Poems that teachers love
By Samuel Reed III on Jun 2, 2014 04:05 PM
April is National Poetry Month, but after reading the contributions of 90 teachers and educational thought leaders in the anthology Teaching with Heart: Poetry that Speaks to the Courage to Teach, I think every month should be National Poetry Month.
This collection, edited by Sam M. Intrator and Megan Scribner, celebrates the “magic and messiness” of teaching. A sequel to Teaching with Fire, published over 10 years ago, Teaching with Heart provides stories, reflections, and poems that, at their core, marry the muse from treasured poets like Emily Dickinson, Langston Hughes, and Maya Angelou with the voices of novice and seasoned educators. The words that flow on the pages will inspire and sustain teachers and lovers of language and stories.
Parker J. Palmer, the founder and senior partner of the Center for Courage and Renewal, notes in the foreword that "Teaching with Heart is full of good news about our schools.” This good news comes from educators that you may follow on Twitter, like Kevin Hodgson, April Niemela, Stephen Lazar, and Jose Vilson. You may also be please to read about local rockstar teachers in Philadelphia: Kathleen Melville of Teachers Lead Philly and Mary Beth Hertz of Edcamp, who also contribute their reflections.
Hodgson, an amazing 6th-grade teacher and tech liaison with the Western Massachusetts Writing Project, muses on the work of spoken word artist and former teacher Taylor Mali's poem, "What a Teacher Makes." Mali also provides an introduction to the collection.
Hodgson was asked once during a card game what it's like to be a public school teacher, with an emphasis on “public.” Luckily, he did not snap, like Mali does in his poem. Because he had read and internalized Mali’s poem, he was able to clearly articulate the impact teachers have on young people. Hodgson, like countless teachers, rolls up his sleeves to positively change the lives of students every single day.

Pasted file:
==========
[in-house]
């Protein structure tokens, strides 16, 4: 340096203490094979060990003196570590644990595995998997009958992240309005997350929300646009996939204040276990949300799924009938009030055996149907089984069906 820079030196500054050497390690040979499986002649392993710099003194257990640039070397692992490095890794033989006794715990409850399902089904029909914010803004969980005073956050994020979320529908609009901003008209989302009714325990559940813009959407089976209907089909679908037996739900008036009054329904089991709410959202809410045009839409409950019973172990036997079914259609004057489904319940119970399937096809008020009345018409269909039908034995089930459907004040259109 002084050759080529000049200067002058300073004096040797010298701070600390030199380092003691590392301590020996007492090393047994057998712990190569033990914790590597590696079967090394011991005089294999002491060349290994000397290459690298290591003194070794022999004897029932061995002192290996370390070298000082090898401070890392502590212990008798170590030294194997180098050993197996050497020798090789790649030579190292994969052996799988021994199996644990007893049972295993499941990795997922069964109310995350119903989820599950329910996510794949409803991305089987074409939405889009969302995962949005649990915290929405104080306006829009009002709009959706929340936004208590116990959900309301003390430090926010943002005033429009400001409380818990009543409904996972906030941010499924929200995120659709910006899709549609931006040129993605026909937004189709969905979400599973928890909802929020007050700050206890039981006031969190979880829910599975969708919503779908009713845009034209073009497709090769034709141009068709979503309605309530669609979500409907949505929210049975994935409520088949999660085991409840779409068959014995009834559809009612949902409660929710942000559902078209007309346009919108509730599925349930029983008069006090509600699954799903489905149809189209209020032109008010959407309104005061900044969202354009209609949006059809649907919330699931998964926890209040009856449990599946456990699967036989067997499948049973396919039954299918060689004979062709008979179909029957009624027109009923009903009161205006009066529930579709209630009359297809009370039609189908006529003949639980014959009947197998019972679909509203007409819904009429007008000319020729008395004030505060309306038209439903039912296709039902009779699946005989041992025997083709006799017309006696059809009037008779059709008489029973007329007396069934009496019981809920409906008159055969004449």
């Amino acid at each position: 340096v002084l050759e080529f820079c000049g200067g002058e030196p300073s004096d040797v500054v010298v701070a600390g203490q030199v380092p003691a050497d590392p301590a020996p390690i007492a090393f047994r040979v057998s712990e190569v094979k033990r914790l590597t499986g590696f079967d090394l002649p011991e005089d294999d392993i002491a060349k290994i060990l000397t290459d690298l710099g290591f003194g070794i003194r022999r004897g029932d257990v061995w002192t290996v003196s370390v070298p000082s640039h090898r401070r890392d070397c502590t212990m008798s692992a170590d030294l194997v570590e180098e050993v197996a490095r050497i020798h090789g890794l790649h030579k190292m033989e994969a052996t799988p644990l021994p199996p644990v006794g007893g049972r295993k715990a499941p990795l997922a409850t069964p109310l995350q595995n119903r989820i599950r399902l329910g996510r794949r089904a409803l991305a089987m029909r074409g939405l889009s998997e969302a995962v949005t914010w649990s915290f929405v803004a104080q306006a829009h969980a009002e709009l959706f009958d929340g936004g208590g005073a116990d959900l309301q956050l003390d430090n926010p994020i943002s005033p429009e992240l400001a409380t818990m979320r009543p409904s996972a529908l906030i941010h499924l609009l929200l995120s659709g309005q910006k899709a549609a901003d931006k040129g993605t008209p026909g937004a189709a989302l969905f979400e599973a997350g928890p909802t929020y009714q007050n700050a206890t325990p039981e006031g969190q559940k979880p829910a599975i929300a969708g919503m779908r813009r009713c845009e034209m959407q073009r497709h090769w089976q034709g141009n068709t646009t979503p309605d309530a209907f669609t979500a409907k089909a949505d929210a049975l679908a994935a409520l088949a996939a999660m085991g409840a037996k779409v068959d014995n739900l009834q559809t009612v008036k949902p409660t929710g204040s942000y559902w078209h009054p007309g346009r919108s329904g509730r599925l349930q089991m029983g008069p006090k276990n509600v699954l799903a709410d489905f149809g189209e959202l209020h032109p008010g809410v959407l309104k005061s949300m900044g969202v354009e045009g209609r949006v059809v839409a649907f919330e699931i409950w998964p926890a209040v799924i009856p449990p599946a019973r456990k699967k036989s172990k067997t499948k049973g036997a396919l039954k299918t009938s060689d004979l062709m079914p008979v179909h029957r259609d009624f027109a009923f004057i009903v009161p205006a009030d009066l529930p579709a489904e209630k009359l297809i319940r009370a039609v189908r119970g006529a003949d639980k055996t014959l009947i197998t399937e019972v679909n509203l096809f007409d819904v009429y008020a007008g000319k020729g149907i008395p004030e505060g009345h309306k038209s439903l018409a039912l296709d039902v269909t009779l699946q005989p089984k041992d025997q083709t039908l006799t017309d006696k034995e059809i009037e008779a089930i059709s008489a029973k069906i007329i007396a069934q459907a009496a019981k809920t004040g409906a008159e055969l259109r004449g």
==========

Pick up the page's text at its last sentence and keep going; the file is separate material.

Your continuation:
In the age when education has become so much about “big data,” Teaching with Heart presents its own data points. The book is organized around such themes as the tenacity and hard work required to teach, along with the beauty of ordinary moments in the classroom. The editors mined through voluminous submissions of teachers’ favorite poems, accompanied by brief personal stories. These 90 powerful companion pieces represent the narratives and courage of the three million teachers who make all the difference in the world.
The contributors of Teaching with Heart use poems to speak their own truths -- about what attracts teachers to the profession and what sustains them.
Vilson, an educator, activist, blogger, and author of the new book This Is Not a Test, shares his truth through the poem "A Rose That Grew from Concrete," by Tupac Shakur, which I often use in my classroom.
Hertz uses Maya Angelou's seminal poem "Still I Rise," which embodies the struggles and triumphs of working at a "persistently failing " elementary school in West Philadelphia.
Teachers also found truth in tragedies. Kaitlin Roig, an elementary teacher at Sandy Hook Elementary, had her world turned upside down. She returned to her favorite childhood poem, "The Road Not Taken" by Robert Frost, to give her the power to guide and motivate her students to find paths that offer promise in the midst of disaster.
Melville finds her truth in the poem "Wild Geese," by Mary Oliver. Through this poem, Melville learns to let go of the guilt of trying to be a perfect teacher and inspires her students to connect beyond the walls of the classroom.
When I asked Melville about her contribution to the collection and her choice of "Wild Geese," she said, "Writing this short piece helped me affirm why teaching matters, why I do it even when tough days seem to outnumber the good ones. The poem helps remind me that teaching is very human work, even though schools can sometimes be dehumanizing places."
Teaching with Heart will be provided as a door prize at second Philadelphia Teacher Convenings on June 7 at School of the Future.
Samuel Reed III, a teacher consultant with the Philadelphia Writing Project, is an active member of the Teacher Action Group (TAG Philly) and has been teaching middle school literacy for 15 years.